ExpoKit might not be so scary
Charles
3551

I really love Expo and I think it has saved countless hours of development for me on various projects.

However, the initial ejection and getting the app to build again is actually one of the simpler parts of living with an ejected Expo app.

The biggest challenge about ejected Expo apps is keeping them up to date. For example, it took us 1 month of development time to upgrade from Expo 23 to 24, and we’re not unfamiliar with the process as I’ve personally been updating ejected Expo apps since 16 till 23, each one taking anywhere between 1–5 days worth of development work. On the 23->24 update, after a month of work, there were still issues that we couldn’t solve, even after reaching out to Expo’s team.

Things that we had not touched had stopped working, or the behavior was completely changed. Files and folder structures were changed, as well as all of the content of `build.gradle`, and ios project file with no information on what is changed and how to update currently ejected apps other than running diffs on dozens of files and fixing build errors one by one. We ended up giving up after a month of trying and switched to `react-native init`.

I still love Expo and respect their team and their efforts, and I use Expo for most projects that don’t have to be ejected. But, for a project with tens of 3rd party libraries, it can be a pain to keep an ejected Expo project alive with a small team of developers.

The current approach is that after each Expo update each individual developer has to eject a new expo app and diff it against their current project.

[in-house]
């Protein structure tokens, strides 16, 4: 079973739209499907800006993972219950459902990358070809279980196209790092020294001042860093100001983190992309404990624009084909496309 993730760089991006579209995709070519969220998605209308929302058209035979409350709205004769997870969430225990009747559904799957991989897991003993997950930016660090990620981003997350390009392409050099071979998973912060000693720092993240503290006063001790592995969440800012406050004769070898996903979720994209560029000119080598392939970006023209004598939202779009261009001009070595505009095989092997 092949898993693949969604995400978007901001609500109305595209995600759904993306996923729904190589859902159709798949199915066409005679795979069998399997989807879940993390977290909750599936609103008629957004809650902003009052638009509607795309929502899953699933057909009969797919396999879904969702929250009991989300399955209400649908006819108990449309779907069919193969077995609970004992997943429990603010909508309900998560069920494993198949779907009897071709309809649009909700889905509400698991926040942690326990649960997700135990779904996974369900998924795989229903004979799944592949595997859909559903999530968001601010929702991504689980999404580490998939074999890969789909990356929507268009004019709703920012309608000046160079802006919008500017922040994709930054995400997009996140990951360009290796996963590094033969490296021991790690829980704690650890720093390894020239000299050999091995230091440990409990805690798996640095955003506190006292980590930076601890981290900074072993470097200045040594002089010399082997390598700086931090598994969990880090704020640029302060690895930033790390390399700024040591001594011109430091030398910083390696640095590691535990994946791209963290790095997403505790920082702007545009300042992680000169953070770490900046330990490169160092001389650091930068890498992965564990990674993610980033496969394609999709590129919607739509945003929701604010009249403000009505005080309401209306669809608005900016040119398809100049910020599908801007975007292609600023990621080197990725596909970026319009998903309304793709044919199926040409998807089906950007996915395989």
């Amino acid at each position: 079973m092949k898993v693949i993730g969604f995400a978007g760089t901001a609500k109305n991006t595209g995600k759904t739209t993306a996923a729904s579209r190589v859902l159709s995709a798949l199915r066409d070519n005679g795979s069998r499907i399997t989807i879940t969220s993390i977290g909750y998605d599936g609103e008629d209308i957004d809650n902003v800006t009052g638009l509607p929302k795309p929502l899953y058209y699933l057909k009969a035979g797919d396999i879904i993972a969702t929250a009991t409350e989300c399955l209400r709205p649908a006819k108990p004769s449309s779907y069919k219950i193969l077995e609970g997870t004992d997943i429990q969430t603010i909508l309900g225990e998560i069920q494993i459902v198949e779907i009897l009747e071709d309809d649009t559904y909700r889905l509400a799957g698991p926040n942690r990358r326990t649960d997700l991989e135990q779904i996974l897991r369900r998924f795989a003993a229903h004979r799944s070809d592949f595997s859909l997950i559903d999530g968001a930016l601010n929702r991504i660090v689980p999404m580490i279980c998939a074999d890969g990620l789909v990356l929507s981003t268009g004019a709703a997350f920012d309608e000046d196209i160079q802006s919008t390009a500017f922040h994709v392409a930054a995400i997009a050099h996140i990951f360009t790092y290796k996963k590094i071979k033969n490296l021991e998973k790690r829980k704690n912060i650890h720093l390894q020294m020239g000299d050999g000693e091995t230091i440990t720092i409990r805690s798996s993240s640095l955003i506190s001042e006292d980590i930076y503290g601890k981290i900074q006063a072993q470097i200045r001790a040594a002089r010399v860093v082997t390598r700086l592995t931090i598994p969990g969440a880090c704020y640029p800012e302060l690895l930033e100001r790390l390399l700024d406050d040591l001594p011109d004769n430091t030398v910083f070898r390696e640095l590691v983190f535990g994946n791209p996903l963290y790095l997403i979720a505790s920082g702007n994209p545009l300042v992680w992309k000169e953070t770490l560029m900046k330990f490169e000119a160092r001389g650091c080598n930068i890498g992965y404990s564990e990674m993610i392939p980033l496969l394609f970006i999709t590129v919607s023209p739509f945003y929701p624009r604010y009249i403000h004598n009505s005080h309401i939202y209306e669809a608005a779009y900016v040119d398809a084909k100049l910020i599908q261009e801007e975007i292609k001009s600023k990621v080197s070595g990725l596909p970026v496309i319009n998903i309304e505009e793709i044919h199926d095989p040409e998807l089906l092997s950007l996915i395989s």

I realize it’s a very hard problem that Expo is tackling, but one solution that comes to mind would be if Expo kept an example of an ejected app on a repo, and with each update pushed a PR that demonstrates how to bring that ejected app up to date.

Also, it’s worth noting that this is not necessarily true:

  • Can add any react native library

Depending on how complex your app is, there’s a chance that some of ExpoKit’s dependencies conflict with a package that you’re trying to add. An example is `react-native-background-geolocation` and ExpoKit could require a different version of Google Play Services Location, and you might have to end up forking 3rd party libraries and use hacks to get them working along ExpoKit. Obviously, these hacks could stop working in the next Expo update if, for example, ExpoKit updates their version of Google Play Services Location.